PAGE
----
St Mary’s comes as a great surprise since it is a rarity, an unrestored red-bricked Georgian church built between 1768-71. The pathway from the road to the church with its dominating crenellated tower, is 100 yards long and made up of old tombstones which lie like stepping stones in the grass.
Inside there is a marvellous sense of light enhanced by the barrel ceiling of the nave painted in an attractive light blue. All the windows are of plain glass, apart from a small Crucifixion scene in the East window with four roundels alongside depicting Wheat ( the Bread of Life ), a Rose, Grapes and a Lily.
The blue reredos behind the altar has the Creed, the Lord’s Prayer and the Ten Commandments written on it in gold lettering.
A great two-decker pulpit capped by a carved canopy dominates the nave. The rest of the nave is filled by high box pews, many of which have seats on three sides facing into the middle. The largest, with carved interior, was reserved for Avington House.
The pulpit and pews are made of Spanish mahogany said to have been taken from an Armada galleon captured by the Duke of Effingham. All the pews have wall pegs for hanging wigs on. At the west end the marble font is of unusual vase shape. Above it is a musicians’ gallery, with two rows of seats for the musicians and a barrel organ dating from 1830 which can still be used. Hanging from the gallery are the arms of King George III dated 1771.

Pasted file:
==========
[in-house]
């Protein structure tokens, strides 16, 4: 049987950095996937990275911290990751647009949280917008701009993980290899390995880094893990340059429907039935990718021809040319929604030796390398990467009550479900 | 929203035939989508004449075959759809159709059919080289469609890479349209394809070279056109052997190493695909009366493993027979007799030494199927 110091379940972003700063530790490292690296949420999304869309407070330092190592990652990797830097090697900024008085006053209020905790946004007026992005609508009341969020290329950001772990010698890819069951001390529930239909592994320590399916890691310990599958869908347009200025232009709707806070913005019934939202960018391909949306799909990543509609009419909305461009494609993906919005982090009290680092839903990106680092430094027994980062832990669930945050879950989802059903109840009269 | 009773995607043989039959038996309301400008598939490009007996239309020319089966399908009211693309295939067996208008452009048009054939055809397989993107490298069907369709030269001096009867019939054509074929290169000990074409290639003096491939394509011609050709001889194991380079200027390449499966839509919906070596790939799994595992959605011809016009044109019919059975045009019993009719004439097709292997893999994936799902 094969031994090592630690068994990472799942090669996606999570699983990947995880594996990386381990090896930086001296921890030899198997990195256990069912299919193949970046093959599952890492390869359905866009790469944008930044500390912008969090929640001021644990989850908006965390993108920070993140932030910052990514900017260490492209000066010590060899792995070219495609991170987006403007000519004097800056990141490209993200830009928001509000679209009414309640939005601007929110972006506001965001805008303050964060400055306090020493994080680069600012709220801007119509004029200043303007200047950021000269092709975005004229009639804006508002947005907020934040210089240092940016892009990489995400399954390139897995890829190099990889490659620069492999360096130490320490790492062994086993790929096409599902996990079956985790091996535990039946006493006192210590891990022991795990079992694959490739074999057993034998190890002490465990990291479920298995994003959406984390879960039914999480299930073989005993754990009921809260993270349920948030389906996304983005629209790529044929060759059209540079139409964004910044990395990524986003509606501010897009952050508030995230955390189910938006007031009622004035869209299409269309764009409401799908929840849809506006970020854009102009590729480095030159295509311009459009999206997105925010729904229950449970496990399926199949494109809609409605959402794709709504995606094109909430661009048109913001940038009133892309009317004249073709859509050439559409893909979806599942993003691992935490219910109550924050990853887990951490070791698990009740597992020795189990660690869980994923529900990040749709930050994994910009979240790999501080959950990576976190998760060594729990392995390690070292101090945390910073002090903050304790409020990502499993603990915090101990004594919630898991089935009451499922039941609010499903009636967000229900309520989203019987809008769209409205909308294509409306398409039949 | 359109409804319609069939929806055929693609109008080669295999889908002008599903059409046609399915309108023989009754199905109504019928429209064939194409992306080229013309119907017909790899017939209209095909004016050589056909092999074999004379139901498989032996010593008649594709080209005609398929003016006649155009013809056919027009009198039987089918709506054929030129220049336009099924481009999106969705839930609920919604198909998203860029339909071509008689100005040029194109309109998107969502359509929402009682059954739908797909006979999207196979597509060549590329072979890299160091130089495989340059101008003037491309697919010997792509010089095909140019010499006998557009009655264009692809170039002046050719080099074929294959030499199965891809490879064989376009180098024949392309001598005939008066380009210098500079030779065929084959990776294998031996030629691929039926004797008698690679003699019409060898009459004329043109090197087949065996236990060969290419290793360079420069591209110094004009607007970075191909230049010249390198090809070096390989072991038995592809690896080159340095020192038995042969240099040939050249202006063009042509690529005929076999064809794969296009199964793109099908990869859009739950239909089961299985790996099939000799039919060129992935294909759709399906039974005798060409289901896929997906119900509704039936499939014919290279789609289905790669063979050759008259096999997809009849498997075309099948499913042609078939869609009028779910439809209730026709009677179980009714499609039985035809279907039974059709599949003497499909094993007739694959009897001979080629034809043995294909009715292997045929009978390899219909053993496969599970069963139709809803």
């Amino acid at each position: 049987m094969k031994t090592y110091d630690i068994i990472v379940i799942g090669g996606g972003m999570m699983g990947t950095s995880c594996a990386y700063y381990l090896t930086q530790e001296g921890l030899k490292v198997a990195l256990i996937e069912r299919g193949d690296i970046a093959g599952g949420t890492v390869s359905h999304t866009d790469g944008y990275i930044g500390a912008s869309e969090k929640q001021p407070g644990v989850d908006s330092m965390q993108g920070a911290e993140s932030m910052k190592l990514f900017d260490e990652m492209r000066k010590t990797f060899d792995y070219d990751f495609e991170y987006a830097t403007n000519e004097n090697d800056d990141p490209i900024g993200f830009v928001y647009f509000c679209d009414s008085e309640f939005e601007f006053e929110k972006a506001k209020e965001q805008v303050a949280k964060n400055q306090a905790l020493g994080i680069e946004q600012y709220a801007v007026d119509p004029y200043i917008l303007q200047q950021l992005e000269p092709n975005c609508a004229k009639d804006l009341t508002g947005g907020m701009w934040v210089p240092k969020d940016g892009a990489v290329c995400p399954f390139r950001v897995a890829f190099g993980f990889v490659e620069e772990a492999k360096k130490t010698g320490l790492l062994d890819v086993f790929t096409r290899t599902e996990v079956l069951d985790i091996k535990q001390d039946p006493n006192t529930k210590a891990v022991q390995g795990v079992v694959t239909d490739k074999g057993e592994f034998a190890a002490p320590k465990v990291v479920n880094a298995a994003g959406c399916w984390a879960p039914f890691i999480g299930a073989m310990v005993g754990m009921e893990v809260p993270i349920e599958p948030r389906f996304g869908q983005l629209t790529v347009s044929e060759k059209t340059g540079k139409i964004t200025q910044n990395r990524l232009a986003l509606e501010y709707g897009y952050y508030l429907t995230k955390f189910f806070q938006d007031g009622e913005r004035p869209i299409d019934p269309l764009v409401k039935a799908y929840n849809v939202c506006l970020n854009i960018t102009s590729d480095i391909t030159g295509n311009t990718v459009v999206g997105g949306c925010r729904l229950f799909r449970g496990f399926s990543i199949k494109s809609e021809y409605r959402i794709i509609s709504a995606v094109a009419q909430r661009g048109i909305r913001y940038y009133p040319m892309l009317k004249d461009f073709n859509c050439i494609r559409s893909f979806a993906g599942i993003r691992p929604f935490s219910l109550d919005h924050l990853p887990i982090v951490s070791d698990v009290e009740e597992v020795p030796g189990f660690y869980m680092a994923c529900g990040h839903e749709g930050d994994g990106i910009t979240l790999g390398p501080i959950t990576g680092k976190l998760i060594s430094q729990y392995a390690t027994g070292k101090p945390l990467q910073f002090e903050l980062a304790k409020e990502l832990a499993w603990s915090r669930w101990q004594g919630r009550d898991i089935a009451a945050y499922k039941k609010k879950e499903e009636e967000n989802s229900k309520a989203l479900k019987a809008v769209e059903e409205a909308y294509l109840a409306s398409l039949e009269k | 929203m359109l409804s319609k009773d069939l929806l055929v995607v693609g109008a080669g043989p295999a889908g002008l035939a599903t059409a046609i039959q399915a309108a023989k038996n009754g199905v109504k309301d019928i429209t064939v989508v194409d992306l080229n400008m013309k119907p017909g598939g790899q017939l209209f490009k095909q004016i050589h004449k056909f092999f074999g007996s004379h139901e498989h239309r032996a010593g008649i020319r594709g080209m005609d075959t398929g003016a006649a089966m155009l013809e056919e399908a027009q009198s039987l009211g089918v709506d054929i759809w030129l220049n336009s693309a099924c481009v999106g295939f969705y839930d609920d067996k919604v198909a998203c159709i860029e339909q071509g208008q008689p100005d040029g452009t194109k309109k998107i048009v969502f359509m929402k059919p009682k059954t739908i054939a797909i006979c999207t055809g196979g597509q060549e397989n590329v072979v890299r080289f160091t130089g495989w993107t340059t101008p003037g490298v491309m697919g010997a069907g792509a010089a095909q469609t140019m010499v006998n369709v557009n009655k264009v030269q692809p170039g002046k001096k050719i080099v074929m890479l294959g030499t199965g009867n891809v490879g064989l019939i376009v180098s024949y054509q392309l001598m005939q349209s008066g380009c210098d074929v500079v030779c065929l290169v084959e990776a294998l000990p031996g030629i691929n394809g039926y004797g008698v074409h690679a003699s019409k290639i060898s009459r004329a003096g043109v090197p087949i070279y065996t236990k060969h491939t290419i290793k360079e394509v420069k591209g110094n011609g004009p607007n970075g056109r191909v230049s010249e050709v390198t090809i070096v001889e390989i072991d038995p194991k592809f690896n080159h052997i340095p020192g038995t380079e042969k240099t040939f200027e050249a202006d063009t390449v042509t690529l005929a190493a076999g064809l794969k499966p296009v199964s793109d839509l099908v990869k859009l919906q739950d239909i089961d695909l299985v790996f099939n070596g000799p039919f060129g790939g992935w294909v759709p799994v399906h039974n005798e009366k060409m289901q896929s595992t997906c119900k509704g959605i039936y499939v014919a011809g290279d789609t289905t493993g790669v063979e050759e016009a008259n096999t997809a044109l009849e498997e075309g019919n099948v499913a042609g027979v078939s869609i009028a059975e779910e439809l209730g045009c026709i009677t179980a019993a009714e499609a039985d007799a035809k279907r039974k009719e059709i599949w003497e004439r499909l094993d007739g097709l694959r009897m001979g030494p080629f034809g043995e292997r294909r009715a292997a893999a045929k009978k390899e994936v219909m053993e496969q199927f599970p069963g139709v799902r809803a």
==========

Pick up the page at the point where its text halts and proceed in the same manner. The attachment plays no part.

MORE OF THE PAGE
A fine set of five bells has recently been hung following a substantial bequest and fund raising. The church remains largely unaltered and its congregation continues to favour traditional forms of worship.
Located on the South side of the river Itchen, Avington is a small community built around Avington Park – a private house set in stunning grounds but available to hire for corporate and private events: http://www.avingtonpark.co.uk/